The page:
Paula Broadwell Depicted as Ambitious and Inappropriate

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Photo: T. Ortega Gaines

It will likely be a while before the world hears from Paula Broadwell, whose affair with David Petraeus led to the CIA director's Friday resignation. Broadwell — who was reportedly  in Virginia celebrating her 40th birthday with her husband, two children, and some friends when the story broke — has so far ignored the now countless requests from reporters to comment on the situation. Of course, her silence has done nothing to stunt the emerging (and unsurprisingly negative) media portrait of her as both an aggressive striver and a lovesick woman whose inappropriate behavior was unfitting of her boyfriend's status. 

By all accounts, Broadwell is a "lifelong high-achiever." Both a prom queen and valedictorian in high school, she went on to West Point, where she was ranked first in her class for overall fitness. After that, she earned a Master's degree from Harvard's Kennedy School of Government (where she first met Petraeus in 2006) and served in the Army for a decade, working as a counterintelligence officer in multiple countries. In 2009, she and her family moved into a five-bedroom home in Dilworth, an upscale suburb of Charlotte, North Carolina, where neighbors described her as a devoted mother to her two young sons. In her free time, she mentors friends' daughters, regularly goes on 20-mile bike rides and eight-mile runs, and raises money for veterans support groups. "She’s kind of energetic, but not boisterous," said one neighbor. "She’s quiet." On her now-deleted website, Broadwell repeatedly referred to herself as "driven." 

But while many saw Broadwell as indisputably competent, others have criticized her as out-of-her-depth — at least when it came to her work with Petraeus. Her 400-page biography of the general was roundly dismissed as a "valentine" when it was released, and she was open about her close relationship with her subject, as well as her admiration for him. "Petraeus once joked I was his avatar," she told the Charlotte Observer last year. When Broadwell made a promotional appearance on The Daily Show, Jon Stewart summed up the book by asking her, "I would say the real controversy here is, is he awesome or incredibly awesome?"

An Afghan policy expert who met Broadwell while she was researching the project in Kabul told the Washington Post, "She was relentlessly pro-Petraeus. There was no room for a conversation of shortcomings of the Petraeus theology. She wasn’t a reporter. She struck me as an acolyte." Indeed, Broadwell had no prior experience as an author, a fact that some Patraeus aides now say they found odd. "Her credentials didn’t add up," said one former staff member. "I was underwhelmed. It was surprising to me that she was his official biographer."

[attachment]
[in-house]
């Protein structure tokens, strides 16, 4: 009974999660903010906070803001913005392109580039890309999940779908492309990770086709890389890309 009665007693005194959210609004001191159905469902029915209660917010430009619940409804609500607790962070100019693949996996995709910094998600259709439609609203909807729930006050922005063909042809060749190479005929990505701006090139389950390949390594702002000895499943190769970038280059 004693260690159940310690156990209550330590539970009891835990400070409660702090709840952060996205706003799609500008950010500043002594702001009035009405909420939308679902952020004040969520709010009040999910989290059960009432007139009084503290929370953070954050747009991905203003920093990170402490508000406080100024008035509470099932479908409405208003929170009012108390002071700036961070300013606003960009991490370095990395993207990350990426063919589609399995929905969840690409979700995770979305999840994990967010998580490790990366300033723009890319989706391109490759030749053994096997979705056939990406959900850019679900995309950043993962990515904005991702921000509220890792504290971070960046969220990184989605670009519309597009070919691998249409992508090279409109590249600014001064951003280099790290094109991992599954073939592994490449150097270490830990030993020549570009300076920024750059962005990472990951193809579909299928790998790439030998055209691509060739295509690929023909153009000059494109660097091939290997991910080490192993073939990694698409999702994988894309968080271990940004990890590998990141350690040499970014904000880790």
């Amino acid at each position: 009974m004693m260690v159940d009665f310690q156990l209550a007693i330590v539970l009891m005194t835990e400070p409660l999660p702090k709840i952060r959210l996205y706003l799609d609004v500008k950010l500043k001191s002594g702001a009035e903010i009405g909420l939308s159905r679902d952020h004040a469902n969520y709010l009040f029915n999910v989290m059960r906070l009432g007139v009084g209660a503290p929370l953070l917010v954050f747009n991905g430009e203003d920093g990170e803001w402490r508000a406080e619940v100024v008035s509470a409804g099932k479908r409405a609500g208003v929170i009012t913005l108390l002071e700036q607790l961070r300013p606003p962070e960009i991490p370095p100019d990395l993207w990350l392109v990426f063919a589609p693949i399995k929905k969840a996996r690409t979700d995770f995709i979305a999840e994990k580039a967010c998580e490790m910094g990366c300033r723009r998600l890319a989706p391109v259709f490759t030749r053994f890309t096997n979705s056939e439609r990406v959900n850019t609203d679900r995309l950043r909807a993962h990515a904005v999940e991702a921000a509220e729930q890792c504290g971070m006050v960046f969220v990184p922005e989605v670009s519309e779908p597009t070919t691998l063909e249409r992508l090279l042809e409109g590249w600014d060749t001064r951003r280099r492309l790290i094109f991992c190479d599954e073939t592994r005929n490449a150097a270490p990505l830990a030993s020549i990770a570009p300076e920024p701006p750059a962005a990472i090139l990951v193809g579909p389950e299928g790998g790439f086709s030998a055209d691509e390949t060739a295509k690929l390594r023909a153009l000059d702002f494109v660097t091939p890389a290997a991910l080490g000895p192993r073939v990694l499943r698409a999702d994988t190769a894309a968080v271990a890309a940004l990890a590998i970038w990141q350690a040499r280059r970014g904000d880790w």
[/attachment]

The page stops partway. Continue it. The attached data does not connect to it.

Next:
Sill others have taken issue with her appearance. "Her fashionable look fit no Army officer stereotype," noted the Charlotte Observer. "She favored sleeveless outfits that showed off toned, muscular arms." A general who worked with Petraeus claims that her clothing choices —  which often included "tight shirts and pants" — were a problem in Afganistan. "She was seemingly immune to the notion of modesty in this part of the world," he said. 

There's also the matter of the "harassing" emails Broadwell sent to Jill Kelley, a 37-year old State Department military liaison and "friend" of the general who "saw him often," according to the AP. Kelley was reportedly so disturbed by the content of the emails that she sought help from the FBI, whose investigation eventually led to the uncovering of the affair. "Rawwwr — she's got claws!" reported the New York Post, which quoted an anonymous government source who said, "[Broadwell] clearly thought something was going on" between Petraeus and Kelley. The official also claimed that the emails contained lines such as "I know what you did," "back off," and "stay away from my guy." 

Broadwell's decision to go after Kelley online is almost definitely one she already regrets, considering the effect it had on the career of someone to whom she was clearly devoted — not to mention her own life. And her actions certainly fit neatly into the the media narrative of an aggressive, obsessive woman whose access to a powerful man went to her head. That impression will only solidify in the coming days, and will likely persist at  least until she gives her account of the relationship and the events that followed — and possibly beyond that (assuming she even decides to speak.) Meanwhile, Petraeus — who, in addition to being perhaps the country's most respected general, has long been considered a particularly ambitious and media-savvy careerist — is still somehow coming across as the perfect gentleman. The political and military worlds have expressed nothing but "shock" over the "poor judgement" of such an otherwise "honorable" guy. "I spent a lot of time with him, and I never heard him say, 'Wow, she was hot,'" said one surprised former aide. "I never recalled hearing him say anything crass or even mentioning the good looks of a person." It's a good thing that there are plenty of people willing to do that for him.